The EPC’s productions of plays and musicals – a couple a year – are hugely popular and, more often than not, draw full houses. By the way The Boy From Oz concludes today with an additionally-scheduled Sunday performance, and I have no doubt that delighted audiences will rise as one yet again. Why wouldn’t they?  By any standards it’s a terrific production led by Tye Shepherd as Peter Allen and Bernadette Pryde as Judy Garland. Besides, Toowoomba needs a good shot in the arm, and this joyous, sensitive production is just the tonic.

The Boy From Oz is a community production and proudly so, but it defies any kind of pigeon-holing in terms of its definition as either amateur or professional. As far as the scope of its work goes, labels just don’t stick on the EPC – unless it’s the ‘extraordinary’ label. The EPC has been working non-stop for the past few years under the Artistic Direction of Lewis Jones. It runs regular drama workshops for children and young people in Toowoomba and other centres in its regional catchment area; mentors and provides production experience for local artists and small independent groups as well as higher education students and trainees, and provides professional development seminars for teachers. It also provides employment for artists, creatives and technicians. Continue reading “On their feet: The Boy From Oz at EPC Toowoomba”

The rules of engagement

There’s a rather sad and, at times, hysterical (but not of the amusing kind) fall-out on another blog about town which reviews amateur as well as professional productions in Brisbane.

Briztix, which also sells tickets and provides a very useful theatre resource for Brisbane, published a review of Blue Fish Theatrical Productions‘ Jekyll and Hyde. It is fair to say that it was a savage criticism, and the reaction it caused has raised some issues that are worth consideration.  The comments extend for pages and they make for not very illuminating reading. Of course, blog comment panes are fair game for anyone who has an axe to grind – just check out some of the media sites if you want a sample of the kind of vitriol, lunacy and also quite marvellous insights by readers. On a theatre blog it’s also a logical way for supporters and critics to have their say – part of what the glorious democracy of the web is all about. As to the review in question, the commentary includes partisan name-calling which resorts to picking over the reviewer’s grammar and fitness to review plays as well as more level-headed commentary of the ‘back to your corners now people’ kind. It’s hot under the collar and defensive and, frankly, does no one, and especially not the local theatre community much good. It’s also a good case for not reading reviews until after a show closes.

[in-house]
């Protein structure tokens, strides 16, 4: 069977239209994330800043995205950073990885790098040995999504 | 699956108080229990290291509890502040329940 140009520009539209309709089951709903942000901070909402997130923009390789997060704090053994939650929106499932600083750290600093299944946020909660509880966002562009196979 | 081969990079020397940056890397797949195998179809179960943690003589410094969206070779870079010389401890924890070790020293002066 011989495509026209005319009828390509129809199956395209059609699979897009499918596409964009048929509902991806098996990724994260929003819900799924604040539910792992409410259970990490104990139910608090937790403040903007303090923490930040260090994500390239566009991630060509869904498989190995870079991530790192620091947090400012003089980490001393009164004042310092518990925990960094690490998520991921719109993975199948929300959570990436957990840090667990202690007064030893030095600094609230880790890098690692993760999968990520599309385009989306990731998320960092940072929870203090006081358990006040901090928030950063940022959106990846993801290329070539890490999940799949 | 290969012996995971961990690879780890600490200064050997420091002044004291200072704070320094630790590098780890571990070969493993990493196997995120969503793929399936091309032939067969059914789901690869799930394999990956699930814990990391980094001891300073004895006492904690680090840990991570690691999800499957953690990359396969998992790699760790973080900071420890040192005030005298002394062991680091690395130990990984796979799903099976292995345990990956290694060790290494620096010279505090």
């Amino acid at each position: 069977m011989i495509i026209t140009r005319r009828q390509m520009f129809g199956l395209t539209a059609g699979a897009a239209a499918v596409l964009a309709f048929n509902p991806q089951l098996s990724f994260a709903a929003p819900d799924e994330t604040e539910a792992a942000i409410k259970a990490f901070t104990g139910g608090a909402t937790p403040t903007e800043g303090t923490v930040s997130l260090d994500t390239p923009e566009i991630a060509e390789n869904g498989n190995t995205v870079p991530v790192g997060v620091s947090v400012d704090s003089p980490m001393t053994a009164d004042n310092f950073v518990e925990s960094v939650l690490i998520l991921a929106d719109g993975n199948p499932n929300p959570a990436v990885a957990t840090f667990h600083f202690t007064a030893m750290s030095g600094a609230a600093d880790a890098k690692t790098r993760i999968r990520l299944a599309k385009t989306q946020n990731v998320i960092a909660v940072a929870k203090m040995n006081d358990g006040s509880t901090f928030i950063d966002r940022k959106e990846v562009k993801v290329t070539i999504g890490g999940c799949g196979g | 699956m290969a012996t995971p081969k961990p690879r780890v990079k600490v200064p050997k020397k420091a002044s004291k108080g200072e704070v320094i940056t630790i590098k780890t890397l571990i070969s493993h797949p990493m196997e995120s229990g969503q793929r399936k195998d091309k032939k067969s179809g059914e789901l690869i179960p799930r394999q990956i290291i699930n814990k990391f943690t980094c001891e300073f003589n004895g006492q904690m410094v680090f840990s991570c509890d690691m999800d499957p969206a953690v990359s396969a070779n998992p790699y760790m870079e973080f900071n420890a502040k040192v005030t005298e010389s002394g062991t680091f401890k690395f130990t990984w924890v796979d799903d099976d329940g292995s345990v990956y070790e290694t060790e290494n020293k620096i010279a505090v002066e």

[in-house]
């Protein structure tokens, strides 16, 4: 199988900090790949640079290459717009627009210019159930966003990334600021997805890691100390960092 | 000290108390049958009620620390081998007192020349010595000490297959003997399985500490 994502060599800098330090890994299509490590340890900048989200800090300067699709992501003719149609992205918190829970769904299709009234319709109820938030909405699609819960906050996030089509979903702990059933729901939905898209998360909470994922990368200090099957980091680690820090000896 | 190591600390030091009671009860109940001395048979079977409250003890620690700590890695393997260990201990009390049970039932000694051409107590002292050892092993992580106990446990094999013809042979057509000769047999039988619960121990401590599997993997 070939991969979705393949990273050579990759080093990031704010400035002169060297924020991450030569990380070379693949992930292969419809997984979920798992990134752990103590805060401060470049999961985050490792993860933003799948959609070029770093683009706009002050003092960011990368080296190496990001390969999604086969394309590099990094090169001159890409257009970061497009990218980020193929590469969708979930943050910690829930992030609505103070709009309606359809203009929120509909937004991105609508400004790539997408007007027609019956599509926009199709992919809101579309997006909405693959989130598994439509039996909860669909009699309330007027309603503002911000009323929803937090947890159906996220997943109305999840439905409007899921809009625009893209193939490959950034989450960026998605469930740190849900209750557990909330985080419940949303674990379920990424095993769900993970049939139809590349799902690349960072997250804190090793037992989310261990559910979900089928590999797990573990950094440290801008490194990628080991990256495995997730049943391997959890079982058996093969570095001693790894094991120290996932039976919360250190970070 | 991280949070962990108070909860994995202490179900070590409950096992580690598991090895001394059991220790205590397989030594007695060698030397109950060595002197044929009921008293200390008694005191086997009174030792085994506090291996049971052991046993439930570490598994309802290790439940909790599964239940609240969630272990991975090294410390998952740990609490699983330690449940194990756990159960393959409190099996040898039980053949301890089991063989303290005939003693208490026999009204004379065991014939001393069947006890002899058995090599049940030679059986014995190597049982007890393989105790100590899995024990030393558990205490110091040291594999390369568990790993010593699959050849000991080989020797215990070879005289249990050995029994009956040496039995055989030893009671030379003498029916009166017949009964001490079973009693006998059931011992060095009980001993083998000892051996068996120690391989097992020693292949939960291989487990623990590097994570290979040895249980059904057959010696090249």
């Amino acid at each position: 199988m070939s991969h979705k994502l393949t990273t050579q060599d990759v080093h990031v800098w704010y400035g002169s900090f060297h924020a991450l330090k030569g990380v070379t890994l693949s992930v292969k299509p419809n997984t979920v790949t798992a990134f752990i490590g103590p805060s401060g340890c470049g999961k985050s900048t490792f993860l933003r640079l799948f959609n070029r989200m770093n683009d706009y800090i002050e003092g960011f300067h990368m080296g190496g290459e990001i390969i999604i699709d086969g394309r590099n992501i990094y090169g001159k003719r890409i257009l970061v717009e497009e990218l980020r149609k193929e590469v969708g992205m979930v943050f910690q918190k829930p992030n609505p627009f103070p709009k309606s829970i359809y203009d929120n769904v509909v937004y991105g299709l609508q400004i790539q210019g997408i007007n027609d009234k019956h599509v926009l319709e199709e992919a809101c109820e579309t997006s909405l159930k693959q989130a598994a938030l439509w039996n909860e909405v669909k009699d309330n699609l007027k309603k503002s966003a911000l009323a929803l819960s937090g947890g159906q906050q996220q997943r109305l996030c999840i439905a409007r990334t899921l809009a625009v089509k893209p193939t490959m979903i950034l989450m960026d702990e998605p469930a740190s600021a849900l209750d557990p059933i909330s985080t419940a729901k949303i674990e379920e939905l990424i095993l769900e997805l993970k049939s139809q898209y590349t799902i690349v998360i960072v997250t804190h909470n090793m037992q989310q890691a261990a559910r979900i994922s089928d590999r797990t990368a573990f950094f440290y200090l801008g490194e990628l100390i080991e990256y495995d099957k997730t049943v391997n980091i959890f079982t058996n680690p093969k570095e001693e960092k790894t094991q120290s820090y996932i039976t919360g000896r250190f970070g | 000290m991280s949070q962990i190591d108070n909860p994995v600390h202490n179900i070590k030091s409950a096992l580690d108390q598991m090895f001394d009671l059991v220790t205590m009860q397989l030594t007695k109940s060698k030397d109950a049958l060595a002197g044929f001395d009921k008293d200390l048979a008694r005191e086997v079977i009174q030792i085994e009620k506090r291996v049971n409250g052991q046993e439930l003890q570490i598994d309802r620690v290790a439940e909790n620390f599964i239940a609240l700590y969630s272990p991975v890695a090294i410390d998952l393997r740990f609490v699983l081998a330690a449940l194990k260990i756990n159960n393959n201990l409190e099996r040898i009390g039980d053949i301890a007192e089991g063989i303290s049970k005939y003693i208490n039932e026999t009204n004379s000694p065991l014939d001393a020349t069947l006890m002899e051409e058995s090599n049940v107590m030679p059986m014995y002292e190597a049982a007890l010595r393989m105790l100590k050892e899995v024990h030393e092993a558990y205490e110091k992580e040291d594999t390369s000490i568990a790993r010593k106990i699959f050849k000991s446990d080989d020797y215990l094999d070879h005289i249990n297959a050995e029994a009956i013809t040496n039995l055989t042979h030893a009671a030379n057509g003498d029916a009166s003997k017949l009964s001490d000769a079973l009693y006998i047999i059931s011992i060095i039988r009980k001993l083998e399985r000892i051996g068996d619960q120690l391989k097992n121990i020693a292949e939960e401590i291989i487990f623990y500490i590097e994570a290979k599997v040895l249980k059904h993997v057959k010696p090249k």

Blue Fish Theatrical Productions is a new company – they did Spamalot last year – and they are aiming high; good for them. Whether or not they ‘bit off more than they could chew’ – a phrase found in some of the commentary – is not for comment here. Greenroom has not seen the show. In any case, this site does not review amateur productions – that’s our choice. It is not a judgement on the often remarkably fine work being done by amateur companies around S-E Queensland.

I guess the question at the heart of all this is whether or not reviewers should apply the same rules when discussing an amateur production as they do when taking on a professional work. What do you think?

And when does an amateur company cross the very flexible line into independent territory? Some time ago on my personal blog I mulled over what was meant by independent and professional when it comes to Queensland’s theatre. What is clear is that labels are a problem, and we don’t like them. Do they actually mean much any more? From the review postings mentioned above it seems they do.

What’s very clear, whether or not we reject labelling, is that when it comes to the recognition and reviewing of the broad range of work produced by the theatre sector in Brisbane, it’s time to agree on some ground rules.

The rules of engagement … what are they? Have your say below.

On Criticism (4 June, 2010)

Empire Burning – Eugene Gilfedder & !Metro Arts Independents

Empire Burning
Written and Directed by Eugene Gilfedder

SEASON: Friday 13 to Saturday 28 May

WHEN: Tuesdays to Saturdays at 7.30pm
BACKCHAT: Wednesday 18 May, Artist Q&A after performance

WHERE: Metro Arts, Sue Benner Theatre
TICKETS: Adults $20 Concessions $16

PERFORMERS: Damien Cassidy, Dan Crestani, Michael Futcher, Eugene Gilfedder, Finn Gilfedder-Cooney, Sasha Janowicz, Niki-J Price and Steven Tandy
SOUND DESIGN BY John Rodgers and Ken Eadie

Groups 10+ $12 Cheap Tuesdays $12 door sales only
Preview $12 (Tuesday 10 May)

Further information: